Author: Michael Cucek, MIT Centre for International Studies
Japanese Prime Minister Yoshihiko Noda reshuffled his cabinet on 13 January, prior to the 24 January opening of the Diet’s regular session.
The reshuffle was preordained; the opposition-dominated House of Councillors censured two of Noda’s cabinet ministers on the last day of the extraordinary session last year. But the Prime Minister went beyond the replacement of these two ministers by adding three new faces to his cabinet — presumably in order to strengthen it in advance of what will be an extremely fractious session of the Diet.
At the heart of the coming battle are bills to raise Japan’s consumption tax from its current level of 5 per cent to 10 per cent by 2015. This move is widely viewed as an economic hammer blow to the Japanese economy and is likely to send retail sales plummeting and worsen Japan’s deflation. It is also seen as pure electoral poison. Each time the consumption tax comes up as an election issue, the ruling party is severely punished at the following election. Rank-and-file members of the ruling Democratic Party of Japan (DPJ) are understandably sceptical of Prime Minister Noda’s conviction that the Japanese public will appreciate the need for an increased consumption tax. Noda sees it as necessary to prepare for the immense social welfare costs associated with the coming massive increase in the number of retirees and the elderly over the next few decades.
In order to provide a spokesman for the government’s tax reform plans and to establish a go-between with the opposition Liberal Democratic Party (LDP), the Prime Minister named Katsuya Okada, a former leader of the DPJ, as his Deputy Prime Minister and state minister for tax reform and government revitalisation. That Okada was named the point man on tax reform, and given the rarely bestowed title of Deputy Prime Minister, makes explicit the Prime Minister’s doubts as to the ability of the current chief cabinet secretary, Osamu Fujimura, to defend the Noda government’s plans. But Okada is already ruffling feathers by announcing, without prior consultation with the DPJ leadership, a plan to reduce legislators’ stipends by 8 per cent to make the proposed rise in the consumption tax more palatable.
In addition to causing confusion as to who is the real spokesman for the government, the Okada appointment is also failing to provide a bridge to the opposition. One of the supposed advantages to having Okada as a part of the government is his ability to call upon a pre-existing working relationship with LDP Secretary-General Nobuteru Ishihara and New Komeito Secretary-General, Yoshihisa Inoue. But Ishihara and New Komeito’s leader, Natsuo Yamaguchi, are refusing to accept the idea of a rapprochement on a point of protocol: that as a member of the cabinet rather than the DPJ secretary-general, Okada is no longer the proper interlocutor for Ishihara and Inoue. It is a petty, artificial barrier to communication between the ruling party and the main opposition parties on the tax issue. But as the opposition holds a majority of seats in the House of Councillors and can stymie the passage of any legislation save the national budget, the LDP and the New Komeito leaderships feel comfortable in rebuffing government overtures, no matter who the messenger may be.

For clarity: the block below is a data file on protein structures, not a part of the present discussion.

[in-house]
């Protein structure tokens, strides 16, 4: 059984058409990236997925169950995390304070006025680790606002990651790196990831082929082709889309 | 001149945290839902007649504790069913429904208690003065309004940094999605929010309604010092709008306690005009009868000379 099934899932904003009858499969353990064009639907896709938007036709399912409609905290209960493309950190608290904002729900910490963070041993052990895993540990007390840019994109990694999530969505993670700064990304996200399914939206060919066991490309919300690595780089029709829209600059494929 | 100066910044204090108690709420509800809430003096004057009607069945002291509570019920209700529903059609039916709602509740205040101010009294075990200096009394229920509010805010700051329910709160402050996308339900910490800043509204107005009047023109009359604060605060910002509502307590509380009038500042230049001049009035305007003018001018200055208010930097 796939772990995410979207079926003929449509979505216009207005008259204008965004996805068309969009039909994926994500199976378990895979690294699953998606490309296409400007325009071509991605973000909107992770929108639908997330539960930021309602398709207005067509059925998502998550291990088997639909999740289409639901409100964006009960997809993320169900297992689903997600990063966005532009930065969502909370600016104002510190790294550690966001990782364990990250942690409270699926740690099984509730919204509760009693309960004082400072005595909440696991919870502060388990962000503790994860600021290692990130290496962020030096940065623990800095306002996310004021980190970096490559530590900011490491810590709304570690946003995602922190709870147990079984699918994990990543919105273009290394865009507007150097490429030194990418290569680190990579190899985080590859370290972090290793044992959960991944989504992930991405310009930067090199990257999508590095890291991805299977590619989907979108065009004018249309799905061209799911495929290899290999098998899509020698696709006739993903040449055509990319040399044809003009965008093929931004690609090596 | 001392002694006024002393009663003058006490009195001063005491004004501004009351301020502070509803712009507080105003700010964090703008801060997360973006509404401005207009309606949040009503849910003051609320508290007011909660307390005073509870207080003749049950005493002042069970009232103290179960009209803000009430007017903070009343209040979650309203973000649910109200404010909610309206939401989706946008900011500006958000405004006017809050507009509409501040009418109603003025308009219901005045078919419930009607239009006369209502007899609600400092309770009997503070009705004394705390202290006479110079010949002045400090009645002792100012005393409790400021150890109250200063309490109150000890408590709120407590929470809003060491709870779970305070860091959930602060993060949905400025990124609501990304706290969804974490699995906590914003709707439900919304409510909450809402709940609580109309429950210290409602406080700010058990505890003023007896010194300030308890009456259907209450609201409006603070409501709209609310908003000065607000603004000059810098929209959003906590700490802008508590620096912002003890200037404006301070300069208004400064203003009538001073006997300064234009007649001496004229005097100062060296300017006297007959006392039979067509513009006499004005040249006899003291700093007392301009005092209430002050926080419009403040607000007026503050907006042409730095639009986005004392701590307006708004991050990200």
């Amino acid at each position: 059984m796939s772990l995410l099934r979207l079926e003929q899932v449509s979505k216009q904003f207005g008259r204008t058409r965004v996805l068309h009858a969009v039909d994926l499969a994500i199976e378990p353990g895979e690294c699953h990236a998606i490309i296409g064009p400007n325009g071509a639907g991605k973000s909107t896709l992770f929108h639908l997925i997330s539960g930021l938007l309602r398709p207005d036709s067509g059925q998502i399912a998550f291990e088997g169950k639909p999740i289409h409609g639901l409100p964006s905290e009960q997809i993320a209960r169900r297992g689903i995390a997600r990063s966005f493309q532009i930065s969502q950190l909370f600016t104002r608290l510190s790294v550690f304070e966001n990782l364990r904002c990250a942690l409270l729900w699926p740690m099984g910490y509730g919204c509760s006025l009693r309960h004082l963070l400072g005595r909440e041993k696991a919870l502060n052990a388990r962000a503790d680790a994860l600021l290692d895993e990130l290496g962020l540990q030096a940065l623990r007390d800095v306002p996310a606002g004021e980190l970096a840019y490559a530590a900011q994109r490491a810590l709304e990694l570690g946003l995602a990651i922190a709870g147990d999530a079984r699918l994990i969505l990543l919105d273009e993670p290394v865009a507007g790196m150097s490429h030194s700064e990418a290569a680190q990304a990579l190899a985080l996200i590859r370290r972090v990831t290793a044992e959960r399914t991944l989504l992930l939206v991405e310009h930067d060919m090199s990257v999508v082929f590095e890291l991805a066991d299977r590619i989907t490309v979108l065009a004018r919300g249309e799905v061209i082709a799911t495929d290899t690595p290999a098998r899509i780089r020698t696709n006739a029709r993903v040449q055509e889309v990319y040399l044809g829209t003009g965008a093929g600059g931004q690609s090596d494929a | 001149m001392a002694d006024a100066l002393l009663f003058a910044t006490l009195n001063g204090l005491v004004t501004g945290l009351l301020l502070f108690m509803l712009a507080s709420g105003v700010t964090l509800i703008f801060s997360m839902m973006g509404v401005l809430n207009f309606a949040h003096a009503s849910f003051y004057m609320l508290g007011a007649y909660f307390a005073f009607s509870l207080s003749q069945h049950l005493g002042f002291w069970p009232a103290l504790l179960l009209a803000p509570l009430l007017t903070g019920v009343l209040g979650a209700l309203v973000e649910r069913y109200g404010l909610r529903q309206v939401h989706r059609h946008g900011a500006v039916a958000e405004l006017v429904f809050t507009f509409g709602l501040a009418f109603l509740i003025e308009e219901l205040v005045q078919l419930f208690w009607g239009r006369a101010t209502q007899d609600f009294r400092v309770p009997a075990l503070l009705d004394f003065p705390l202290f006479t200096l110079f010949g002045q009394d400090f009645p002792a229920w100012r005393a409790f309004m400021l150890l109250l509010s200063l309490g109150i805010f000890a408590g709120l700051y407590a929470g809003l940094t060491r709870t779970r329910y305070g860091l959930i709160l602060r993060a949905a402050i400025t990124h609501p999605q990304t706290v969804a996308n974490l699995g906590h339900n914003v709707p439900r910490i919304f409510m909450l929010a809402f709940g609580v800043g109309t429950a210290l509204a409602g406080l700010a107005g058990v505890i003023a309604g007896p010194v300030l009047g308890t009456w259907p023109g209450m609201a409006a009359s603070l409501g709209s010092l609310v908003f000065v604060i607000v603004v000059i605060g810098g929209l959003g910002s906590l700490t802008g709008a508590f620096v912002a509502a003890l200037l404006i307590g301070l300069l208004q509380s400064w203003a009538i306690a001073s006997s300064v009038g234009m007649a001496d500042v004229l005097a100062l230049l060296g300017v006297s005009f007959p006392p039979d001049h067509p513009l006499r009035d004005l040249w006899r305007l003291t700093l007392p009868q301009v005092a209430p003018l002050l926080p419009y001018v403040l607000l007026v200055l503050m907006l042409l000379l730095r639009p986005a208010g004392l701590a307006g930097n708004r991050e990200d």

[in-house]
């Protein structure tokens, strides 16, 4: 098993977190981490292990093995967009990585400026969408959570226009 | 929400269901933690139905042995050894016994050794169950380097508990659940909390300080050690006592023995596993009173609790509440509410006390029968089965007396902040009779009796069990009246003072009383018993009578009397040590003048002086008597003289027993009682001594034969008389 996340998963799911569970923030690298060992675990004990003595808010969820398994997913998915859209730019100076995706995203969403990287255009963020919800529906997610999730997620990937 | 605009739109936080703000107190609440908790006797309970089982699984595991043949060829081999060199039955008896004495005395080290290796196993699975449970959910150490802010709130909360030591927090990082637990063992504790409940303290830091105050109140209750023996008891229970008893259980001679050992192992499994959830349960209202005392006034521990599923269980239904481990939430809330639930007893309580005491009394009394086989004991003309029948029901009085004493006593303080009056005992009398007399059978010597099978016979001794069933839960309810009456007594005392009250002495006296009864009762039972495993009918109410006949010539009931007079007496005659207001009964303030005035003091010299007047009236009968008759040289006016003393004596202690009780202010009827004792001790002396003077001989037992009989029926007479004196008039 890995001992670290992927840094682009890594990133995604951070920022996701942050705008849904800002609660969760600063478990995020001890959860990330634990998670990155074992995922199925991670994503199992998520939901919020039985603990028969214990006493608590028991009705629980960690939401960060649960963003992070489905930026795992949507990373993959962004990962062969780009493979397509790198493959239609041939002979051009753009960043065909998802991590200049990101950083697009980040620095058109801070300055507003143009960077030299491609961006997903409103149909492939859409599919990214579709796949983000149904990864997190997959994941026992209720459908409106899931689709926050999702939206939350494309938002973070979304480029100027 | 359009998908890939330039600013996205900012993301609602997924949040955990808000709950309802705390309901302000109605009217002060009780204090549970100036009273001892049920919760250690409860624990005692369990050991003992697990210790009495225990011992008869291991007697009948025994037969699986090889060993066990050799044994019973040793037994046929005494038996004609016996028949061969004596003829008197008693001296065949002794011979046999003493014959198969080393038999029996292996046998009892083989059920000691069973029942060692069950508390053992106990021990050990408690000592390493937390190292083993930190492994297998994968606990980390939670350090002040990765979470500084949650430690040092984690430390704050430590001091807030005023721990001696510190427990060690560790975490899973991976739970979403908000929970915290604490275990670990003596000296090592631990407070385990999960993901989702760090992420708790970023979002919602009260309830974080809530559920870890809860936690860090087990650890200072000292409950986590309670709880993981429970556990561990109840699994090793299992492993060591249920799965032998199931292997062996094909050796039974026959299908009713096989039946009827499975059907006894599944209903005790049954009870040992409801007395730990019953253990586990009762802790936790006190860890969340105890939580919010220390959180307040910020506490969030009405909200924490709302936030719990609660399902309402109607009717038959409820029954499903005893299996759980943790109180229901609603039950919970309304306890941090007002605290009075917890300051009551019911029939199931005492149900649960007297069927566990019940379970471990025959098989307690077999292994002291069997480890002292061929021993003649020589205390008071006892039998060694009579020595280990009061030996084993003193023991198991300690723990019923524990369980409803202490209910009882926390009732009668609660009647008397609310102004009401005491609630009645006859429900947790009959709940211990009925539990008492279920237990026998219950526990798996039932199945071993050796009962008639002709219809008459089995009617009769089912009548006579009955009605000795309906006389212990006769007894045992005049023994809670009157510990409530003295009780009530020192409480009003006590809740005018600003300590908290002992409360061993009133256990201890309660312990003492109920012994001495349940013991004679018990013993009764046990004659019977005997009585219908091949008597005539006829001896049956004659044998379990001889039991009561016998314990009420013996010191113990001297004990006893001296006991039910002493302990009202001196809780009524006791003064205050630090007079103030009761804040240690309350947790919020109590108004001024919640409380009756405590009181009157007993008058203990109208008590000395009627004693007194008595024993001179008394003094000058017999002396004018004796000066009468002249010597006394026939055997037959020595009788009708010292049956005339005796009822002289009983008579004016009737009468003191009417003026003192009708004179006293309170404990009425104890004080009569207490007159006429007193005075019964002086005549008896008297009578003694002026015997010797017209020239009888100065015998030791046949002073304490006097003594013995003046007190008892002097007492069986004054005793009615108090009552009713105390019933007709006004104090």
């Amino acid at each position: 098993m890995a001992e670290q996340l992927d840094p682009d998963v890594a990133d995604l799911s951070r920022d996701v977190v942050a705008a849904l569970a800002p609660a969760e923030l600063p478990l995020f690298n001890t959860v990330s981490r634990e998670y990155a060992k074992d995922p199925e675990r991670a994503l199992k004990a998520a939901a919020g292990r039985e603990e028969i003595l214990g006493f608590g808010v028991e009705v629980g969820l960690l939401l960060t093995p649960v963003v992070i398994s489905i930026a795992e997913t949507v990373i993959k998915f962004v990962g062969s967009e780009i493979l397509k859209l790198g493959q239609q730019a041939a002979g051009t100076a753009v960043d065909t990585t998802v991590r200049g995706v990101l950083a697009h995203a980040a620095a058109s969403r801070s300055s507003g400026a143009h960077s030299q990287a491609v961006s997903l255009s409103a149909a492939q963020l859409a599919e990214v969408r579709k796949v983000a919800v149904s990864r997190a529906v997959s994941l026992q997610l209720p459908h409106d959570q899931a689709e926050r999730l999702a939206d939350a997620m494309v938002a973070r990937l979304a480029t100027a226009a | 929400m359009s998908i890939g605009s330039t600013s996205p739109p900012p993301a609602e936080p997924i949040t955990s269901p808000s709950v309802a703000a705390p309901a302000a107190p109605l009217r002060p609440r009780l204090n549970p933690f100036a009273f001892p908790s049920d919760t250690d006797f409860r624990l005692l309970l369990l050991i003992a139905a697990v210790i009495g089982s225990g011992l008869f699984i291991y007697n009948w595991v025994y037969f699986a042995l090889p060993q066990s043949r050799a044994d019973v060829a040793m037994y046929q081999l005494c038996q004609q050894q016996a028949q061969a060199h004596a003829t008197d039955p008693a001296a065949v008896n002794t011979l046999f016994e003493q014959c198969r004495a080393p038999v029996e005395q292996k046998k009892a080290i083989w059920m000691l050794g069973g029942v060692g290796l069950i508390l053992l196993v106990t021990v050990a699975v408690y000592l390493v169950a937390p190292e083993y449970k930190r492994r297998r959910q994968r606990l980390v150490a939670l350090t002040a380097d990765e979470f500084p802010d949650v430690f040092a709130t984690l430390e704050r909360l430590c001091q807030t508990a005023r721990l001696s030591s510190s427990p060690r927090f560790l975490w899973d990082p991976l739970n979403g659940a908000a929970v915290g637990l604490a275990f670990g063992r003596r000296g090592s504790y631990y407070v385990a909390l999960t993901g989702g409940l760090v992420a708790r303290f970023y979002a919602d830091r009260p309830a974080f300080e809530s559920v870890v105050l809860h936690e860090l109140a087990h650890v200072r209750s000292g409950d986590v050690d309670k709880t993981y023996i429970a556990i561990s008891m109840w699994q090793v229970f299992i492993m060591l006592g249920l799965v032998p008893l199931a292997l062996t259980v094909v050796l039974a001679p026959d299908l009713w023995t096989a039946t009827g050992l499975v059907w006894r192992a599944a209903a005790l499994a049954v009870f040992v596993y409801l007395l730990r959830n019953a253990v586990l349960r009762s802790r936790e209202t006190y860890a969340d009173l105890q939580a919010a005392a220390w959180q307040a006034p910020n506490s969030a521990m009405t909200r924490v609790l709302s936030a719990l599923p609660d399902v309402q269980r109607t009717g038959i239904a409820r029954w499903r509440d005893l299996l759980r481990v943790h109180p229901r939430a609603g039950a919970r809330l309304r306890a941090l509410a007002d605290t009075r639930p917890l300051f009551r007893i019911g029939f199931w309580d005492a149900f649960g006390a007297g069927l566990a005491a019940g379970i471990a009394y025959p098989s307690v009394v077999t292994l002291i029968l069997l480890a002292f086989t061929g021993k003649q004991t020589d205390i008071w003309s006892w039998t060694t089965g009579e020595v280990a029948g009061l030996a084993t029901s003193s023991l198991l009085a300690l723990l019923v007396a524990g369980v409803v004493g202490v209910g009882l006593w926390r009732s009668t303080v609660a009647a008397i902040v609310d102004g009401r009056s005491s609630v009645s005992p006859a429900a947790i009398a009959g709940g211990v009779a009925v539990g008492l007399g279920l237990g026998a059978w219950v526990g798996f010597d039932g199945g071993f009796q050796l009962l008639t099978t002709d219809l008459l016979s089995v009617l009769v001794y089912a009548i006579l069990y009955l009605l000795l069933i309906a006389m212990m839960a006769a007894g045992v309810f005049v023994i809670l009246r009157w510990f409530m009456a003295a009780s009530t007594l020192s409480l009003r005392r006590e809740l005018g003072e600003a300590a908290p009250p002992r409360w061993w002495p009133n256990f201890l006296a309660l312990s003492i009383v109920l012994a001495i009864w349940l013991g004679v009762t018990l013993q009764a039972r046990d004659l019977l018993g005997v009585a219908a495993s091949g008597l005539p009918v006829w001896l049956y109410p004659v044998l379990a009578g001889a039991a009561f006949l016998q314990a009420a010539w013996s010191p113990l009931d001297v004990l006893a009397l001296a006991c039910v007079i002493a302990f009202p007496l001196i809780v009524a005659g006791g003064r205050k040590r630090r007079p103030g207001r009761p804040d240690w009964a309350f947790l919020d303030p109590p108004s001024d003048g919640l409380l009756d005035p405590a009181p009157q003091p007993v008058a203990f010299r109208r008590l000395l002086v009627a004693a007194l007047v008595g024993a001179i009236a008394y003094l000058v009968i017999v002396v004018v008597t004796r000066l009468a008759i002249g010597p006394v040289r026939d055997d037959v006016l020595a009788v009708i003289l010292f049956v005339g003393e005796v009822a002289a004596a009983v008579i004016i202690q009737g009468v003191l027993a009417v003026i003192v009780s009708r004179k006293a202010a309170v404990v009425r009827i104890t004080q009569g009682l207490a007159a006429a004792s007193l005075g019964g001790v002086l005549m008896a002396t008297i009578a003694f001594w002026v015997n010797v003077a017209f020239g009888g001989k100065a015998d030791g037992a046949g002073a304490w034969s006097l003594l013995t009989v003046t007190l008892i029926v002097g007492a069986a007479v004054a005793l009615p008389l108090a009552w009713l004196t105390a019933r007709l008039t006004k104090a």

The other appointments in the cabinet reshuffle are not nearly so portentous as the Okada appointment. Naoki Tanaka replaced Yasuo Ichikawa as Minister of Defence, with the appointment being solely attributed to his seniority in the House of Councillors. But Tanaka has already stumbled in his comments about the contentious plan to construct a replacement facility for the US Marines Corps Air Station Futenma. Tanaka’s statement that his ministry will definitely move forward on constructing a replacement facility at Henoko in northern Okinawa — a plan the Okinawan people and prefectural government oppose — comes just as portions of the US suddenly seem to be wavering in their support for the rebasing plan.
Meanwhile, Jin Matsubara was appointed Chairman of the National Public Safety Commission and state minister for dealing with the 1970s North Korean abduction issues, and Hirofumi Hirano was appointed Minister of Education, Culture, Sports, Science and Technology.
The reshuffled cabinet has no members in it closely associated with Ichiro Ozawa, the DPJ’s former leader and a major power broker. This is an ominous state of affairs given Ozawa’s considerable pull among a significant fraction of the DPJ Diet membership. Loyalists to Ozawa and Yukio Hatoyama — a former DPJ prime minister — nearly joined hands with the opposition in a no-confidence motion that would have unseated Prime Minister Naoto Kan in June of last year. Kan was only able to parry this attack through an unprecedented promise made to Hatoyama to step down from the premiership ‘after a certain interval’.
With an uncertain standing within his own party, a stonewalling opposition and an economic program featuring painful and controversial tax increases, Prime Minister Noda faces a very severe test of his power and popularity in the upcoming Diet session. A passing glance at his recent cabinet reshuffle does not inspire confidence that the Prime Minister will be able to pass this test.
Michael Cucek is a Research Associate at the MIT Centre for International Studies and the author of the Shisaku blog on Japanese politics and society.
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